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Plans unveiled to transform construction yard at Danbury Municipal Airport into Mercedes-Benz dealership

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January 11, 2022


Rob Ryser | Jan. 11, 2022Updated: Jan. 11, 2022 10:30 p.m.

DANBURY — Plans by a tri-state dealership to build a Mercedes-Benz sales and service facility near Danbury Municipal Airport would not only convert a construction storage yard into retail but contribute to the area’s emerging image as a high-end auto niche.

The construction yard, sandwiched between the Danbury airport and Route 7, would be transformed by Curry Automotive into a service center and showroom with parking for 85 vehicles on the second-story roof.

Situated at the northwest corner of Miry Brook and Sugar Hollow roads, it is the latest in a series of high-end, auto-related developments on the city’s booming west side.

The industrial stretch of Miry Brook and Sugar Hollow roads that hugs the eastern border of the airport is already home to Porsche and Audi dealerships, and high-end auto garages and storage facilities such as Speedsport Tuning and Collector Car Services.

A company called Scuderia Cameron Glickenhaus recently began making $400,000 sports cars in the shadows of Runway 26, and there is interest in converting the former Sports Authority building into an auto dealership, according to City Hall.

Curry’s Mercedes-Benz dealership would be at the gateway of the high-end corridor — a 2.5-acre site that could be seen from Route 7 and approaching traffic from Wooster Heights Road.

But before shovels can go into the ground, Curry will need permission to build near the environmentally sensitive Kissen Brook to the northwest. A hearing before Danbury’s Environmental Impact Commission is planned for Wednesday.

Consultants for Curry, which operates 11 dealerships in Connecticut, New York and Massachusetts, said proposed work in the northwest corner of the property near Kissen Brook will have “no adverse impact on the offsite wetlands” because “no direct discharges to wetlands are proposed.”

“In fact, the proposed site landscaping and updated drainage and stormwater improvements are anticipated to have a positive impact on the natural environment and represent a significant improvement over the use of the property to store raw construction materials,” the consultants for Curry said in an application to Danbury’s wetlands board.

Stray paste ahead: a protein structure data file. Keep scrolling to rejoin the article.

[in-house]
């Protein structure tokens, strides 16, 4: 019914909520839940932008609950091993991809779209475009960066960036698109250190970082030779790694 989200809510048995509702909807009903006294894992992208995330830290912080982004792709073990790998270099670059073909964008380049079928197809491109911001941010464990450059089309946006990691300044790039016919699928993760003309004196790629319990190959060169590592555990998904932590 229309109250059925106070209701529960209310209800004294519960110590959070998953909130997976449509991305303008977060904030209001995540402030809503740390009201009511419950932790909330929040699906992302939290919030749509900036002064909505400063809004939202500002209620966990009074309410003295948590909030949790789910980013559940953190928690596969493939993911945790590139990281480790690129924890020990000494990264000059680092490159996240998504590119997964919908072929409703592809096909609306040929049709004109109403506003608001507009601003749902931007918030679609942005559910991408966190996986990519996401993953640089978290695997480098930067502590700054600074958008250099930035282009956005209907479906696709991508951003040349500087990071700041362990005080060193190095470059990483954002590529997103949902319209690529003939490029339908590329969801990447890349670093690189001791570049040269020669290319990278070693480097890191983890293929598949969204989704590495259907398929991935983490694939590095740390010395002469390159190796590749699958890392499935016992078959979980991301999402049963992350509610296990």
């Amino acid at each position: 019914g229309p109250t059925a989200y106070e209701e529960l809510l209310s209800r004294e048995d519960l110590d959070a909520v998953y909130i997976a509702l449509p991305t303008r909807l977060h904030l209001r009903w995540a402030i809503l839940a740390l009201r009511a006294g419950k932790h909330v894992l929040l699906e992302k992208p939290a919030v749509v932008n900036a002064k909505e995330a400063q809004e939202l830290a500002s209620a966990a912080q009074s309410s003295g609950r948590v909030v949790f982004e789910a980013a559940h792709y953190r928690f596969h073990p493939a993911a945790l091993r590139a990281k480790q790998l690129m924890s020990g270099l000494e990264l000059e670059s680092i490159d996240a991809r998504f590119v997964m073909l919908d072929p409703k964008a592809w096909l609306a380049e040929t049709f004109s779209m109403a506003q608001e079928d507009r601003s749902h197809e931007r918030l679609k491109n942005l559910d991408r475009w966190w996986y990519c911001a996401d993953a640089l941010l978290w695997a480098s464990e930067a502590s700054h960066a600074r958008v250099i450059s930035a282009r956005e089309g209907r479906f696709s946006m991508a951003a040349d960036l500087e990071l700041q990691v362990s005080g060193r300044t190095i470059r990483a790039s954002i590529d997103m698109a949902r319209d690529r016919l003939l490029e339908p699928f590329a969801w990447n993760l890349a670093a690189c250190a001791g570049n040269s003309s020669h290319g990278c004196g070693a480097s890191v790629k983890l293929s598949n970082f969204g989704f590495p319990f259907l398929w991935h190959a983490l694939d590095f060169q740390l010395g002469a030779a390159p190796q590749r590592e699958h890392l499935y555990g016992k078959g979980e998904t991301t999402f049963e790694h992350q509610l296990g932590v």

Consultants are referring to plans by Curry to demolish the concrete building and shed on the property and build a retaining wall at the northwest corner of the site that would be filled with dirt to raise the grade for a new parking lot.

Construction involving buildings and parking lots are always a concern near environmentally sensitive wetlands, which provide natural flood protection by slowing storm water runoff and draining it.

“There will also be a catch basin in the corner (near Kissen Brook) to collect storm runoff and discharge the flows to onsite underground detention system,” the Curry consultants said in the application.

Wednesday’s hearing before the Environmental Impact Commission will not deal with the entire scope of Curry’s plans for a showroom with parking for 230 vehicles — such as the effect on neighborhood traffic — but only those aspects of construction near the wetlands that require special permission.

In addition to wetlands approval from the EIC, Curry needs a special exception approval from the Planning Commission, a permit from the Zoning Commission, and approval from the Federal Aviation Administration. The project has already received a variance from the Zoning Board of Appeals.

In 2020, Danbury amended zoning regulations to permit auto and truck sales and rentals in the light industrial zone, subject to a special exception.

“The proposed development includes the introduction of a comprehensive drainage system , including new catch basins … drainage swales, water quality structures and an underground storm water detention area,” Curry’s consultants said. “Peak runoff will be decreased by this system … thereby minimizing impacts to existing watercourses, storm drainage systems, and properties downgradient from the property.”

rryser@newstimes.com 203-731-3342